Rebar3_ex_doc overview / usage documention feedback

Off subject from this post, but I am interested in how we can improve the README to provide a smoother entry for those starting off with rebar3_ex_doc and ex_doc in general.

rebar3_ex_doc v0.2.16 — Documentation for reference.

Edit: For context this started off as a few replies in an erlperf thread, but felt deserving of its own thread. There seems to be some rough edges as far getting up and running with rebar3_ex_doc and I’m interested in gathering feedback on how to improve this area.


I learn about it in the elixir doc
generates a single documentation for all child apps
I try umbrella in erlang, but it will make for each one, I think this is useful :grinning:


Yeah, I think an issue is it’d be nice to provide a lot of documentation about ex doc, but it’s also doubling up effort, potential for dry rot, etc. It’d essentially be a lot of copy / paste in other words, thus why we link to the docs for ex_doc.

One thing that may help possibly is having some example projects in the repo, possibly?


In case it’s helpful to someone, this is the relevant part of my rebar.config:

{project_plugins, [rebar3_ex_doc]}.
{ex_doc, [
    {extras, [
        {"", #{title => "Overview"}},
        {"", #{title => "License"}}
    {main, ""}

Potential gotchas I’ve come across:

  • In the module code, as far as I can tell it only supports the minimal subset of tags supported by both edoc and exdoc. I stick to @doc [... @end].
  • It seems to be impossible to associate a comment with a -type definition, which is annoying since there is a section created for types.
  • Type specs are formatted inconsistently depending on how long they are (i.e. shorter ones are on one line, longer ones break lines). This is in contrast to the Erlang documentation.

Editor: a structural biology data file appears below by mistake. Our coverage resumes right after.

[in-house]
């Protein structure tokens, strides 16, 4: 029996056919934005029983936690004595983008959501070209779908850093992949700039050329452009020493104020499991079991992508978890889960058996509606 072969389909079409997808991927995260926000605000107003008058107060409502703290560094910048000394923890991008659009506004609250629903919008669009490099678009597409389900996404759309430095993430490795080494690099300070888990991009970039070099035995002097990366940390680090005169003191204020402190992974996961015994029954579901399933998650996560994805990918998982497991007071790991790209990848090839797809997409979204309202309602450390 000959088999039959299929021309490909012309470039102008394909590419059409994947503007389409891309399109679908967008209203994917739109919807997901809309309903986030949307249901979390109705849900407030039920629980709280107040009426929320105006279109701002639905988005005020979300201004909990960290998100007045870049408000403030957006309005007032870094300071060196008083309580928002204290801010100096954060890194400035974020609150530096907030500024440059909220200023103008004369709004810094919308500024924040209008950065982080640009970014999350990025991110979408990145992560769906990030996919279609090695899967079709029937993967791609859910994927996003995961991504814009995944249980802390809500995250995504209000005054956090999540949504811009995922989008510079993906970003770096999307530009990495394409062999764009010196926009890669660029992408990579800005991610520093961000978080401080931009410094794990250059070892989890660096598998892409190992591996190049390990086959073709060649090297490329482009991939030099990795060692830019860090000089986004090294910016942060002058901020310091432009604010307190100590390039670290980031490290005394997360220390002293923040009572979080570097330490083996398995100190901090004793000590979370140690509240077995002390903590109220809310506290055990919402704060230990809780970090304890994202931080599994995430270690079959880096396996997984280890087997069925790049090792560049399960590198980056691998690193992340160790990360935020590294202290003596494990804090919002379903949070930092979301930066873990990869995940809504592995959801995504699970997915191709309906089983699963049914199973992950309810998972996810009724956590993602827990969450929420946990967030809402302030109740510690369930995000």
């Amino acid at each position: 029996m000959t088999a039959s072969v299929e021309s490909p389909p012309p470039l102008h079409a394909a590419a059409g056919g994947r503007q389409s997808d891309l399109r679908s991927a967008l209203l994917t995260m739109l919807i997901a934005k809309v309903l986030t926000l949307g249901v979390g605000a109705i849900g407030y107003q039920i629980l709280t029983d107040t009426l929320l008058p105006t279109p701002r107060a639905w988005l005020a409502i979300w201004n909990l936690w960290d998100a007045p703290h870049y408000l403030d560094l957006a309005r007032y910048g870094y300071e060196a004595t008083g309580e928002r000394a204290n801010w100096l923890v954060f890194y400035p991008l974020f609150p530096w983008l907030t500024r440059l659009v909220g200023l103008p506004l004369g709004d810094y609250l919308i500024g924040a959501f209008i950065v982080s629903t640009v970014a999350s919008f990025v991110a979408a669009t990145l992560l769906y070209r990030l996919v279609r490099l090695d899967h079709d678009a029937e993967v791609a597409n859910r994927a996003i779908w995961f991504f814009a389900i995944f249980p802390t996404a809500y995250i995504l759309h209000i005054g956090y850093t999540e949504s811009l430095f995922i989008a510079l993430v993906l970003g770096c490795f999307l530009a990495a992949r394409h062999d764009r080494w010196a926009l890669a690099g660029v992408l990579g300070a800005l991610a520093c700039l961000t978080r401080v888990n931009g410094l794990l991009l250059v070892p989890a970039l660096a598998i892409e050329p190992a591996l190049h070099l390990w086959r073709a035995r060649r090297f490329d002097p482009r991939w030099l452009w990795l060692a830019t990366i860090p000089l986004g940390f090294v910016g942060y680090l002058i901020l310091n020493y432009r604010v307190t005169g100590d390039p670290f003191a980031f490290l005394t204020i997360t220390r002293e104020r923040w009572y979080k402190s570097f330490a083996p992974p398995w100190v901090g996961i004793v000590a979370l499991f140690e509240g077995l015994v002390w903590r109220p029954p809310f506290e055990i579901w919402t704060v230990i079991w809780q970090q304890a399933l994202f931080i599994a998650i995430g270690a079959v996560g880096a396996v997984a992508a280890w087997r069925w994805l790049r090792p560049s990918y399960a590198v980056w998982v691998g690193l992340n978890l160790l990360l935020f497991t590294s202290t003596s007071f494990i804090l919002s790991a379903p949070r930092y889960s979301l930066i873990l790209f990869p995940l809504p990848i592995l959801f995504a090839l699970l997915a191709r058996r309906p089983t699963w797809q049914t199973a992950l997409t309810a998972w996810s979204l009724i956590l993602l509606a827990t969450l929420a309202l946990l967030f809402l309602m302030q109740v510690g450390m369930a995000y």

It is possible, see example. It just feels unusual, as you need to put documentation after the actual type definition.

The real issue is that all types are reflected in the documentation, including internal types that aren’t exported. I didn’t try to troubleshoot whether it’s EDoc or ExDoc issue, but it should be rather trivial to fix in either of the tool.

As for the tags supported by ExDoc, it knows about {@link tag and also automatically linkifies a module name, or mod:fun/arity in the code block, e.g.

becomes a link.

TIL :slight_smile:

It would actually be quite nice to be able to expand the documentation of a record type, showing the types of its fields. However, that seems to be a deliberate design choice by edoc since according to the manual:

Tags are associated with the nearest following program construct “of significance” (the module name declaration and function definitions). Other constructs are ignored; e.g., in:

%% @doc Prints the value X.

   -record(foo, {x, y, z}).

   print(X) -> ...

the @doc tag is associated with the function print/1.

Another question: I copied the format of the source_url/source_ref options in the example rebar.config. It works fine, but I get the following warning:

# rebar3 ex_doc
===> Verifying dependencies...
===> Analyzing applications...
===> Compiling aoc2022
===> Running edoc for aoc2022
===> unknown ex_doc option {source_ref,<<"main">>}
===> Running ex_doc for aoc2022

Oh, forgive my unclear expression
I just want to say if erlang can support generates a single documentation for all child apps
I have try ex_doc in elixir and it’s good enough for me

my test step:

rebar3 new release umbrella
cd umbrella/apps
rebar3 new app app1
rebar3 new app app2

modify every rebar.config

{project_plugins, [rebar3_ex_doc]}.
{ex_doc, [
     {extras, ["", "LICENSE"]},
     {main, ""}

I expect it will create umbrella/doc just like elixir, then I don’t need to write something to link all apps


It is not “unusual”, it is the way EDoc has always worked. It is not an Rebar / ex_doc issue.

There are perhaps a few bugs or exceptions in the Rebar plug-in, but in general if your documentation looks proper with normal EDoc it will also look okay in ex_doc.


No question it is due to the way EDoc has always worked. However it is unusual from a user experience, because it is inconsistent with the way that developers typically comment code, and with the placement of explicit @doc tags. My preference would be that EDoc had a broader minded view of what it considers a program construct “of significance”.


I agree, I just wanted to point out that it is not “unusual” from an EDoc users perspective. :stuck_out_tongue: